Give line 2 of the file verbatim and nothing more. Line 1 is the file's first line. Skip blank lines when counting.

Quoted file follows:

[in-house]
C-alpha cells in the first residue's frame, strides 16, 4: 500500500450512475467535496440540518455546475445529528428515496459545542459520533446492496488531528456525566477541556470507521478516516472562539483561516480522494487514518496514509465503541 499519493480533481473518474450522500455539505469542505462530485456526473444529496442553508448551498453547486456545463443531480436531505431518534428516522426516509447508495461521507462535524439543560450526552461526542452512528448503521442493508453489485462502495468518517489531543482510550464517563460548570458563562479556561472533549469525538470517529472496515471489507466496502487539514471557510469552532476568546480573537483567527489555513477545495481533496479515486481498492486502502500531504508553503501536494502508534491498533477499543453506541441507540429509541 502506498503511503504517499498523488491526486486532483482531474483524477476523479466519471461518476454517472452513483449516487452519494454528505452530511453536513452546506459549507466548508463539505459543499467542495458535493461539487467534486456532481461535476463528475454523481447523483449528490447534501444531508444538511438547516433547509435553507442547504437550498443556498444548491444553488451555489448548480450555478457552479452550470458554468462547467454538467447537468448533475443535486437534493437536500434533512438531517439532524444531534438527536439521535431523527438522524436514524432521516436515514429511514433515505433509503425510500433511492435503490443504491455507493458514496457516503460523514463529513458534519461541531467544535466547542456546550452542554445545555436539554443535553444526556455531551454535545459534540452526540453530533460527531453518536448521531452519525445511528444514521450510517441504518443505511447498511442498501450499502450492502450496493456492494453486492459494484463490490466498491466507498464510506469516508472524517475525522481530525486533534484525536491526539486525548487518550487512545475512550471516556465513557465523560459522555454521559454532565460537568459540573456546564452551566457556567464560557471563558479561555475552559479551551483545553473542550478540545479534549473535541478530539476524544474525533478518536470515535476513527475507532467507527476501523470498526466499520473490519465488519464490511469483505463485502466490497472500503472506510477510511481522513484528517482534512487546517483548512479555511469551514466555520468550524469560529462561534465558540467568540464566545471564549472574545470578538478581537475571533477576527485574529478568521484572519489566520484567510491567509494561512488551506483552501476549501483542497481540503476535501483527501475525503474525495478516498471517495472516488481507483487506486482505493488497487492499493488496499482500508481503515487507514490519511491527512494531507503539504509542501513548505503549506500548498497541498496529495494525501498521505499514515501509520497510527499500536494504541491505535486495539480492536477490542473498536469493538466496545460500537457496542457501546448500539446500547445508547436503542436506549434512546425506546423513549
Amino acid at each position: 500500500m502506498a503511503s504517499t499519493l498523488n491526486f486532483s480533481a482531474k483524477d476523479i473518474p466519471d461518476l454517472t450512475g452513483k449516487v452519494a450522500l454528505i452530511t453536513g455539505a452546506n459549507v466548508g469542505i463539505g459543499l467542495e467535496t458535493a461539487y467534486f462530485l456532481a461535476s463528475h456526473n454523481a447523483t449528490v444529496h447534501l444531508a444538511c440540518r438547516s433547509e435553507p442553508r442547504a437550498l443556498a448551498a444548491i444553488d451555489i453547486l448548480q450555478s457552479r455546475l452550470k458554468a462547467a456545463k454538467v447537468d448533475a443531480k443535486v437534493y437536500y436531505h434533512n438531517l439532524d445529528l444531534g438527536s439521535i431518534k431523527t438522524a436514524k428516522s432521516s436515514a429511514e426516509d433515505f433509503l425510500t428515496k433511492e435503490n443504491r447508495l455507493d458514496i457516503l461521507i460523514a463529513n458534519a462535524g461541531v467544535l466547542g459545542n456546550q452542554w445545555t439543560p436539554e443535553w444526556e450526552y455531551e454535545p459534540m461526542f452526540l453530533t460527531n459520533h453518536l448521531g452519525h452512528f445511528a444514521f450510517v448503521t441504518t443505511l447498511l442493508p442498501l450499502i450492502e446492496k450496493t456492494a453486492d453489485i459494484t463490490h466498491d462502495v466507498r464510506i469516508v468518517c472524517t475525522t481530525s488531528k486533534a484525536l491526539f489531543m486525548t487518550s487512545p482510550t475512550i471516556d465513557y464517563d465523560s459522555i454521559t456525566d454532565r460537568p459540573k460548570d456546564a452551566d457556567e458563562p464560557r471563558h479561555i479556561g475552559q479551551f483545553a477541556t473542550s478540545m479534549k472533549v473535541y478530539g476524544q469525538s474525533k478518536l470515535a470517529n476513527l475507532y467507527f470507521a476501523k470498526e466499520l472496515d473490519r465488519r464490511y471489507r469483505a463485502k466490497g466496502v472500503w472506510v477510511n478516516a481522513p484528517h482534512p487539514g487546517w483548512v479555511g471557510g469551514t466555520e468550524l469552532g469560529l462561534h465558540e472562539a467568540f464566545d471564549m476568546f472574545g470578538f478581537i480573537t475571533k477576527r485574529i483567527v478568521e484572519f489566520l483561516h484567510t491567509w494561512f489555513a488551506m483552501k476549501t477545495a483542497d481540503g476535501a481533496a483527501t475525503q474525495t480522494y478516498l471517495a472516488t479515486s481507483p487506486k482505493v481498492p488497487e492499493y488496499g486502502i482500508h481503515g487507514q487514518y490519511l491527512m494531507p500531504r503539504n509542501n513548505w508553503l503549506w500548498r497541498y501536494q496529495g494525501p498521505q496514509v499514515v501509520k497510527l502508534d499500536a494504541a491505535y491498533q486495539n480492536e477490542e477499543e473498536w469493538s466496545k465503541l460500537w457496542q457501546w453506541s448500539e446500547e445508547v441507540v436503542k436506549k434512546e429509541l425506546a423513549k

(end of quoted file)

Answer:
C-alpha cells in the first residue's frame, strides 16, 4: 500500500450512475467535496440540518455546475445529528428515496459545542459520533446492496488531528456525566477541556470507521478516516472562539483561516480522494487514518496514509465503541 499519493480533481473518474450522500455539505469542505462530485456526473444529496442553508448551498453547486456545463443531480436531505431518534428516522426516509447508495461521507462535524439543560450526552461526542452512528448503521442493508453489485462502495468518517489531543482510550464517563460548570458563562479556561472533549469525538470517529472496515471489507466496502487539514471557510469552532476568546480573537483567527489555513477545495481533496479515486481498492486502502500531504508553503501536494502508534491498533477499543453506541441507540429509541 502506498503511503504517499498523488491526486486532483482531474483524477476523479466519471461518476454517472452513483449516487452519494454528505452530511453536513452546506459549507466548508463539505459543499467542495458535493461539487467534486456532481461535476463528475454523481447523483449528490447534501444531508444538511438547516433547509435553507442547504437550498443556498444548491444553488451555489448548480450555478457552479452550470458554468462547467454538467447537468448533475443535486437534493437536500434533512438531517439532524444531534438527536439521535431523527438522524436514524432521516436515514429511514433515505433509503425510500433511492435503490443504491455507493458514496457516503460523514463529513458534519461541531467544535466547542456546550452542554445545555436539554443535553444526556455531551454535545459534540452526540453530533460527531453518536448521531452519525445511528444514521450510517441504518443505511447498511442498501450499502450492502450496493456492494453486492459494484463490490466498491466507498464510506469516508472524517475525522481530525486533534484525536491526539486525548487518550487512545475512550471516556465513557465523560459522555454521559454532565460537568459540573456546564452551566457556567464560557471563558479561555475552559479551551483545553473542550478540545479534549473535541478530539476524544474525533478518536470515535476513527475507532467507527476501523470498526466499520473490519465488519464490511469483505463485502466490497472500503472506510477510511481522513484528517482534512487546517483548512479555511469551514466555520468550524469560529462561534465558540467568540464566545471564549472574545470578538478581537475571533477576527485574529478568521484572519489566520484567510491567509494561512488551506483552501476549501483542497481540503476535501483527501475525503474525495478516498471517495472516488481507483487506486482505493488497487492499493488496499482500508481503515487507514490519511491527512494531507503539504509542501513548505503549506500548498497541498496529495494525501498521505499514515501509520497510527499500536494504541491505535486495539480492536477490542473498536469493538466496545460500537457496542457501546448500539446500547445508547436503542436506549434512546425506546423513549